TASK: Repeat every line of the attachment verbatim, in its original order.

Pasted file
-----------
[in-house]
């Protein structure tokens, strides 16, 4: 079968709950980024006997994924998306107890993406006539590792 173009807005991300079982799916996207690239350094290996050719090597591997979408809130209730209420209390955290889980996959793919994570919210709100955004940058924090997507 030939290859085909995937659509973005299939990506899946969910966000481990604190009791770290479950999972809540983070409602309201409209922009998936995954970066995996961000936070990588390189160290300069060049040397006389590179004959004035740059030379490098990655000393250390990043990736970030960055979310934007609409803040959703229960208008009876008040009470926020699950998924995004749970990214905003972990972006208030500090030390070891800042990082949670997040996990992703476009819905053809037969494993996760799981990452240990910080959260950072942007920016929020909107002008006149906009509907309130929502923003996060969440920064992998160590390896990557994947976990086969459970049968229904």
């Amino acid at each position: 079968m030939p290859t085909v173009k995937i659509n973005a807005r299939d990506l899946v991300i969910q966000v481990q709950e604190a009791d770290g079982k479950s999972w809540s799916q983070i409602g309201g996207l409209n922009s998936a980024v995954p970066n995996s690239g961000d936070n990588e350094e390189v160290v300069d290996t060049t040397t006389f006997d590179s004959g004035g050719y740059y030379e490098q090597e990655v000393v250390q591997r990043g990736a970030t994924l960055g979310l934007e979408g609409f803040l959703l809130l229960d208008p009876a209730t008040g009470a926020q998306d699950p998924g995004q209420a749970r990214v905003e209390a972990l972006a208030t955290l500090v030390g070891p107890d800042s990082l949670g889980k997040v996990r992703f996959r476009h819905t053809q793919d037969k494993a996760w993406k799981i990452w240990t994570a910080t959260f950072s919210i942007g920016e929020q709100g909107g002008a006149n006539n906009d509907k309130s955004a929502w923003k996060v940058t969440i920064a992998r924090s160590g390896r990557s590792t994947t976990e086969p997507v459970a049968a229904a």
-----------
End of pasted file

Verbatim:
[in-house]
């Protein structure tokens, strides 16, 4: 079968709950980024006997994924998306107890993406006539590792 173009807005991300079982799916996207690239350094290996050719090597591997979408809130209730209420209390955290889980996959793919994570919210709100955004940058924090997507 030939290859085909995937659509973005299939990506899946969910966000481990604190009791770290479950999972809540983070409602309201409209922009998936995954970066995996961000936070990588390189160290300069060049040397006389590179004959004035740059030379490098990655000393250390990043990736970030960055979310934007609409803040959703229960208008009876008040009470926020699950998924995004749970990214905003972990972006208030500090030390070891800042990082949670997040996990992703476009819905053809037969494993996760799981990452240990910080959260950072942007920016929020909107002008006149906009509907309130929502923003996060969440920064992998160590390896990557994947976990086969459970049968229904």
């Amino acid at each position: 079968m030939p290859t085909v173009k995937i659509n973005a807005r299939d990506l899946v991300i969910q966000v481990q709950e604190a009791d770290g079982k479950s999972w809540s799916q983070i409602g309201g996207l409209n922009s998936a980024v995954p970066n995996s690239g961000d936070n990588e350094e390189v160290v300069d290996t060049t040397t006389f006997d590179s004959g004035g050719y740059y030379e490098q090597e990655v000393v250390q591997r990043g990736a970030t994924l960055g979310l934007e979408g609409f803040l959703l809130l229960d208008p009876a209730t008040g009470a926020q998306d699950p998924g995004q209420a749970r990214v905003e209390a972990l972006a208030t955290l500090v030390g070891p107890d800042s990082l949670g889980k997040v996990r992703f996959r476009h819905t053809q793919d037969k494993a996760w993406k799981i990452w240990t994570a910080t959260f950072s919210i942007g920016e929020q709100g909107g002008a006149n006539n906009d509907k309130s955004a929502w923003k996060v940058t969440i920064a992998r924090s160590g390896r990557s590792t994947t976990e086969p997507v459970a049968a229904a």